• Political Geography: Bosnia, Eastern Europe, Kosovo, Yugoslavia, Balkans, Croatia
  • Publication Date: 05-1999
  • Content Type: Working Paper
  • Institution: International Crisis Group
  • Abstract: Since NATO bombing of the Federal Republic of Yugoslavia began on 24 March 1999, Macedonia has been in an extremely vulnerable frontline position, facing an unmanageable influx of refugees from Kosovo, the prospect of economic collapse and volatile domestic interethnic relations.
  • Topic: Security, Migration, Politics, Treaties and Agreements
  • Political Geography: Eastern Europe, Yugoslavia, Macedonia
  • Publication Date: 05-1999
  • Content Type: Working Paper
  • Institution: International Crisis Group
  • Abstract: The limits of the West's resolve to enforce a solution to the crisis in the Balkans were freshly exposed last week at a press briefing by U.S. President Bill Clinton. Speaking to reporters on 6 May 1999, Clinton admitted that Yugoslav President Slobodan Milosevic might well survive the current crisis and remain in power in Belgrade as long as he accepted the West's terms for a settlement in Kosovo and permitted refugees to return home. He also made clear that a NATO invasion of Yugoslavia from the north, the one option open to the West that would facilitate the forcible removal of the Milosevic regime and with it the greatest single source of instability in the Balkans, was something "our (NATO's) goals never entailed".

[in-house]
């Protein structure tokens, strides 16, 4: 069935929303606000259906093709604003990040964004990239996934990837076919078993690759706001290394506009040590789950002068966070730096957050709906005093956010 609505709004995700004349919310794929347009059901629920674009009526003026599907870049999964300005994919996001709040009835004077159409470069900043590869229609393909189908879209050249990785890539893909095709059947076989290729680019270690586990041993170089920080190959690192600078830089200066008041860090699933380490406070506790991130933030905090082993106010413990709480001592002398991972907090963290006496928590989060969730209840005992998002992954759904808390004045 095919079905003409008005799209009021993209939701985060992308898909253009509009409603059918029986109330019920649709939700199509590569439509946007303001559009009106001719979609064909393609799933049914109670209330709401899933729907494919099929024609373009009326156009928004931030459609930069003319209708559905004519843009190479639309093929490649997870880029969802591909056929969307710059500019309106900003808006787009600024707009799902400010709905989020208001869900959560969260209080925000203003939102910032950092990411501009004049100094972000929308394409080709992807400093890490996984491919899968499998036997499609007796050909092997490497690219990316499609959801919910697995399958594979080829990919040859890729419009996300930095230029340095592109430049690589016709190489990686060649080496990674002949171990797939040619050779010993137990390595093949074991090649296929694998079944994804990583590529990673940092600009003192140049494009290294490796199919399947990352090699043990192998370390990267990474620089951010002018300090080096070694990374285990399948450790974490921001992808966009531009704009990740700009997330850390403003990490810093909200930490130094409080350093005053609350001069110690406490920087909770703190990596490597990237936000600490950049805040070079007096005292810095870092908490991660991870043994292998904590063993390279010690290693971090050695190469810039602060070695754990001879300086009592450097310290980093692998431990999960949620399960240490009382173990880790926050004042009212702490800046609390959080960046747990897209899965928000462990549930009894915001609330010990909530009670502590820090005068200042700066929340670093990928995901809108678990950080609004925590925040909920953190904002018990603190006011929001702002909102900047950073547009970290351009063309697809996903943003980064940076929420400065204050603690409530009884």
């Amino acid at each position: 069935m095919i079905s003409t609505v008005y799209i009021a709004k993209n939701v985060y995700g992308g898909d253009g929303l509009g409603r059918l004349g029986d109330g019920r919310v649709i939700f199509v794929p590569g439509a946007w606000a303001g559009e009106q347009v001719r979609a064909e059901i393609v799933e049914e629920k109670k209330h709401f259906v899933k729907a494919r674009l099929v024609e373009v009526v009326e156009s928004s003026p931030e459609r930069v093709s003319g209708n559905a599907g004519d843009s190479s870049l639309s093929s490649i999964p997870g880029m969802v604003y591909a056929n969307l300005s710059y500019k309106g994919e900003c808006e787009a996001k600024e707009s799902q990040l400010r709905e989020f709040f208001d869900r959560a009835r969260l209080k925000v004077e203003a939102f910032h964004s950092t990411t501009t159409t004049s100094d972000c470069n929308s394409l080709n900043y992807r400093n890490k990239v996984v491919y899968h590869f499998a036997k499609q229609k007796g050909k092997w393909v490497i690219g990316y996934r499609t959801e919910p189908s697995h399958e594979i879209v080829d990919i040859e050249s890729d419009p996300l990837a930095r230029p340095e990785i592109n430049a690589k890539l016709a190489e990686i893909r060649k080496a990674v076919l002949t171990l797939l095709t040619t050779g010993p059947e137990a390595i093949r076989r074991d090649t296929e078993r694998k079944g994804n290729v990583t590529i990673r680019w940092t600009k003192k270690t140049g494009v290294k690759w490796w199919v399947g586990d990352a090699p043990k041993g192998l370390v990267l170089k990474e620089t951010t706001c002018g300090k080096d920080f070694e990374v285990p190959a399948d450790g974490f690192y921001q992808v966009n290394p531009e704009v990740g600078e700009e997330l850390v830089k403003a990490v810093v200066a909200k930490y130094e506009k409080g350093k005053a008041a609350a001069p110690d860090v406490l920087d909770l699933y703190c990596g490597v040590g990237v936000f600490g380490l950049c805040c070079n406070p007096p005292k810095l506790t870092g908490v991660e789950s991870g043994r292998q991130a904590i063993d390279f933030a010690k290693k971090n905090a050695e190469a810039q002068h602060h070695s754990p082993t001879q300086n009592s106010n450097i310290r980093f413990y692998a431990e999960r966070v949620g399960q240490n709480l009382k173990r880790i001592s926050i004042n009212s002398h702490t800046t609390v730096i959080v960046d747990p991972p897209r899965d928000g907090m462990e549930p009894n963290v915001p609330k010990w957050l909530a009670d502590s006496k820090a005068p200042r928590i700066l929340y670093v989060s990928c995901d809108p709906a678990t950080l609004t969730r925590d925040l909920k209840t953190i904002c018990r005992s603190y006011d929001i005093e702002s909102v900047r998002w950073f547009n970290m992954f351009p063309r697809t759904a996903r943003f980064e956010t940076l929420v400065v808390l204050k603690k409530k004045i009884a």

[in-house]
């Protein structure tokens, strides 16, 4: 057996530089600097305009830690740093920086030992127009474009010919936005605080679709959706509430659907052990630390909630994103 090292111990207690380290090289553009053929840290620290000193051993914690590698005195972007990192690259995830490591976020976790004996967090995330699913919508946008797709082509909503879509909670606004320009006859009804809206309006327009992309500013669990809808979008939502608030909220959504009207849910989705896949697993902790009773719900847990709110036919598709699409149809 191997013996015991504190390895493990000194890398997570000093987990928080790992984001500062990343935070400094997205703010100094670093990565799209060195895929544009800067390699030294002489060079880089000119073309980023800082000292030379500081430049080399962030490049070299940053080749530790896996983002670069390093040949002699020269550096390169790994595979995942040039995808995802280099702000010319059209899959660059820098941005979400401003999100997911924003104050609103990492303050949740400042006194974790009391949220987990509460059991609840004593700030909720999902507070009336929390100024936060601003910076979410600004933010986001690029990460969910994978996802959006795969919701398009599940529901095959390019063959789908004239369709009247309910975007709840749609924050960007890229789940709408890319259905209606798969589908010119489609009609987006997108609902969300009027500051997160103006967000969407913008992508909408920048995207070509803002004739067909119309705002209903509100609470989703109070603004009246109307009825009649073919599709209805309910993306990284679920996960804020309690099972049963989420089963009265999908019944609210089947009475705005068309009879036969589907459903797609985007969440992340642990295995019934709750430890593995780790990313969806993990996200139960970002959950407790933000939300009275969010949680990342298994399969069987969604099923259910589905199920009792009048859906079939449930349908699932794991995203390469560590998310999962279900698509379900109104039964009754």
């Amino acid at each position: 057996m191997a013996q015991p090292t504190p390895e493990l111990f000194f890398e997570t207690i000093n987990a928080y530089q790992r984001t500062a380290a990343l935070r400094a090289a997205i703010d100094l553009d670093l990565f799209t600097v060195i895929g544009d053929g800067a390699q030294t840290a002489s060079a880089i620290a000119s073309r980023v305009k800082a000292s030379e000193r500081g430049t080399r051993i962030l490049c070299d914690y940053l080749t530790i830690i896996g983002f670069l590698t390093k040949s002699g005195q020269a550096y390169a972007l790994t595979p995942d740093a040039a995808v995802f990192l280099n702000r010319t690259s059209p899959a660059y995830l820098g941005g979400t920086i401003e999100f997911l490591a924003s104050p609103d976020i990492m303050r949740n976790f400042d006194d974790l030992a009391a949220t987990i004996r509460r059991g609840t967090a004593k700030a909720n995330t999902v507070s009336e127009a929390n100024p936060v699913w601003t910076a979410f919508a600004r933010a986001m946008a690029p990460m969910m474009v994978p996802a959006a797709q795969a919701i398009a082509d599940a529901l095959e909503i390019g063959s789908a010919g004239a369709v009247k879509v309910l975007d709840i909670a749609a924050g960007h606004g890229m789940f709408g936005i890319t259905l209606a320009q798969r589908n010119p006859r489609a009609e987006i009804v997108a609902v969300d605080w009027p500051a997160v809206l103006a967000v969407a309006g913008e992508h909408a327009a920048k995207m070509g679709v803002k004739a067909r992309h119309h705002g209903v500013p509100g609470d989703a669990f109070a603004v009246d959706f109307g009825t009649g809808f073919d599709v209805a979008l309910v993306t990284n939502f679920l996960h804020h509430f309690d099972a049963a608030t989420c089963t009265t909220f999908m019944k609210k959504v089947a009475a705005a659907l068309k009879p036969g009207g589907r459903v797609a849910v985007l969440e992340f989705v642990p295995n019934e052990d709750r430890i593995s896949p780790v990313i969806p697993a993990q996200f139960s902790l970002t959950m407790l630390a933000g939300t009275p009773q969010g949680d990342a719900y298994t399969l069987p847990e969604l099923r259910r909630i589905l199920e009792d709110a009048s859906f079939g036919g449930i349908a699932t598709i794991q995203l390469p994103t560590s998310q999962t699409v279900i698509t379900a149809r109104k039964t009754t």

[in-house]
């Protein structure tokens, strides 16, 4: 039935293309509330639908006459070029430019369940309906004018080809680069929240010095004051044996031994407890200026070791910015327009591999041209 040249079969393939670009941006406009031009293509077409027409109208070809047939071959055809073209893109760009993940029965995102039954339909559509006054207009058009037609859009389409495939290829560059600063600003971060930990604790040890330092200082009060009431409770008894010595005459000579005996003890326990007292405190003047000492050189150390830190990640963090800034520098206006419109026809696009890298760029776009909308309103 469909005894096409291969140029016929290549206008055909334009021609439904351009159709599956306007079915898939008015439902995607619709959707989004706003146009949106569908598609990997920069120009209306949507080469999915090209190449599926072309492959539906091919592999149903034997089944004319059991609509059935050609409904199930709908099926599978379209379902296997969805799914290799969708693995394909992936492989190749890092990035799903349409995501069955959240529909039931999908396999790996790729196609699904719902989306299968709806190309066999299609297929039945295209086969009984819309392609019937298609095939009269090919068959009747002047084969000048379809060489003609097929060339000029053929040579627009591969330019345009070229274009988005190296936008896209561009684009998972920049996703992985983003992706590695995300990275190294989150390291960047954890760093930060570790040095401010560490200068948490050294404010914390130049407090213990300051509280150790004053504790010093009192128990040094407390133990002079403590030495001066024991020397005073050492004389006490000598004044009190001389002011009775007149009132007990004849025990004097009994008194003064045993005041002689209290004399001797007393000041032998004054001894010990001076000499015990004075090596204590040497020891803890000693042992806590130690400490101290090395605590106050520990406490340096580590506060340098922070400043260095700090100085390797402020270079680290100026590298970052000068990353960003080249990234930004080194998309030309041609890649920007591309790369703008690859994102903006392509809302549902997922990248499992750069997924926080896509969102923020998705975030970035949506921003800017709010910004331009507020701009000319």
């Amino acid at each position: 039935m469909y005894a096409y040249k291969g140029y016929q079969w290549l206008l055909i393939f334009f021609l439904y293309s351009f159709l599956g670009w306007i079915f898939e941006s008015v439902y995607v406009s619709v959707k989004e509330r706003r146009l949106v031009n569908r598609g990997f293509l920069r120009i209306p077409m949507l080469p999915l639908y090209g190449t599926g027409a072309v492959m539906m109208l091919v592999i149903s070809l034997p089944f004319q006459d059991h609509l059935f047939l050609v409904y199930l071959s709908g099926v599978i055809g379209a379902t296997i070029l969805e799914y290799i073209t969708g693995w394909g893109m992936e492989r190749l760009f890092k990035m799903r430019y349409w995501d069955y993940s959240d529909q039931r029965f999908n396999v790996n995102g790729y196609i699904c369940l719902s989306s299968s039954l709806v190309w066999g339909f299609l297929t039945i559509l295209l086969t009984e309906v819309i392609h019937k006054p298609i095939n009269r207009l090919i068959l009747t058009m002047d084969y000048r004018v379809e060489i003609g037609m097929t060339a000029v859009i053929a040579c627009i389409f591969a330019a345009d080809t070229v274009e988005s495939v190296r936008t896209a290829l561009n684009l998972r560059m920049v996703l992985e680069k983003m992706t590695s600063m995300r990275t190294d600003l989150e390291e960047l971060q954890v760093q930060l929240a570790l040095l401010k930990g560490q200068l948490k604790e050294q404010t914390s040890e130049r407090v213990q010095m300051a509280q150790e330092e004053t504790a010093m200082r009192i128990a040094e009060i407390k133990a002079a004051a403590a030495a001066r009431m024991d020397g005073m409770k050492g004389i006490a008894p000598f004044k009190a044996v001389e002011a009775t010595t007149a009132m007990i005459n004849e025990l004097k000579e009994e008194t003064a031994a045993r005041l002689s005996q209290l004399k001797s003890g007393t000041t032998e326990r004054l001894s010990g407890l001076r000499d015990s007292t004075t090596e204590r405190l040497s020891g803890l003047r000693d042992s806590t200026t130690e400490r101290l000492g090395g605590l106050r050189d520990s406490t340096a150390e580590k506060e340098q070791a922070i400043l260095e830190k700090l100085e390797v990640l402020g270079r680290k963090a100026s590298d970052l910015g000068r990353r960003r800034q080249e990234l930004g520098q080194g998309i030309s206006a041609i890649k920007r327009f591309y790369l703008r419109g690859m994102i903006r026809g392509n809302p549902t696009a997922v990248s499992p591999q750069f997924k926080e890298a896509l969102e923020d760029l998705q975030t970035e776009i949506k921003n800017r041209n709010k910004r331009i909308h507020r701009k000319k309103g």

• Topic: International Relations, NATO, Diplomacy, Human Rights, Politics, War
  • Political Geography: Eastern Europe, Kosovo, Yugoslavia
  • Publication Date: 04-1999
  • Content Type: Working Paper
  • Institution: International Crisis Group
  • Abstract: NATO's strategy in the war with Yugoslavia over Kosovo isn't working. As the Alliance's bombing campaign enters its fourth week, it is Yugoslav President Slobodan Milosevic who is still winning the political game.
  • Topic: Security, NATO, Politics, War
  • Political Geography: Eastern Europe, Kosovo, Yugoslavia
  • Publication Date: 04-1999
  • Content Type: Working Paper
  • Institution: International Crisis Group
  • Abstract: The early part of 1999 has been turbulent for Republika Srpska. Political life has been unsettled by three separate and hardly-related crises: the decision of the High Representative to remove from office the RS President Nikola Poplasen; the decision of International Arbitrator Roberts Owen to give the municipality of Brcko neither to RS nor to the Federation but to both as a condominium; and the NATO air-strikes on the Federal Republic of Yugoslavia (FRY).
  • Topic: International Relations, Security, NATO, Government, Politics
  • Political Geography: Eastern Europe, Kosovo, Yugoslavia
  • Publication Date: 03-1999
  • Content Type: Working Paper
  • Institution: International Crisis Group